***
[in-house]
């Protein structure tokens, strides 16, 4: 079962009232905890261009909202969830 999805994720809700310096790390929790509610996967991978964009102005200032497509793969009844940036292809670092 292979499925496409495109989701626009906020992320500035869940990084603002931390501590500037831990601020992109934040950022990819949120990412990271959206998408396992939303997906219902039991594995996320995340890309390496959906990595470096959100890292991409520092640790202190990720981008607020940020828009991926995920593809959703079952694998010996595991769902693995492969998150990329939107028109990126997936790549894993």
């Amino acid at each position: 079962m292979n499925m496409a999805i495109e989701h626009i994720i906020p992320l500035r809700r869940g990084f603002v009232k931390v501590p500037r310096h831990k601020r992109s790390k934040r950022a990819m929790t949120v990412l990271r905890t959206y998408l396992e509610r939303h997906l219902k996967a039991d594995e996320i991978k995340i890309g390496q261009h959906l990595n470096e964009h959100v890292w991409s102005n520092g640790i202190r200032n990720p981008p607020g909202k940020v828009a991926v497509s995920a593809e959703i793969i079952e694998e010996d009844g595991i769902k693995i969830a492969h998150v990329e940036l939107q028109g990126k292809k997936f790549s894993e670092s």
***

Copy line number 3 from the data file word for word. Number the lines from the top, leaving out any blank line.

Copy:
């Amino acid at each position: 079962m292979n499925m496409a999805i495109e989701h626009i994720i906020p992320l500035r809700r869940g990084f603002v009232k931390v501590p500037r310096h831990k601020r992109s790390k934040r950022a990819m929790t949120v990412l990271r905890t959206y998408l396992e509610r939303h997906l219902k996967a039991d594995e996320i991978k995340i890309g390496q261009h959906l990595n470096e964009h959100v890292w991409s102005n520092g640790i202190r200032n990720p981008p607020g909202k940020v828009a991926v497509s995920a593809e959703i793969i079952e694998e010996d009844g595991i769902k693995i969830a492969h998150v990329e940036l939107q028109g990126k292809k997936f790549s894993e670092s």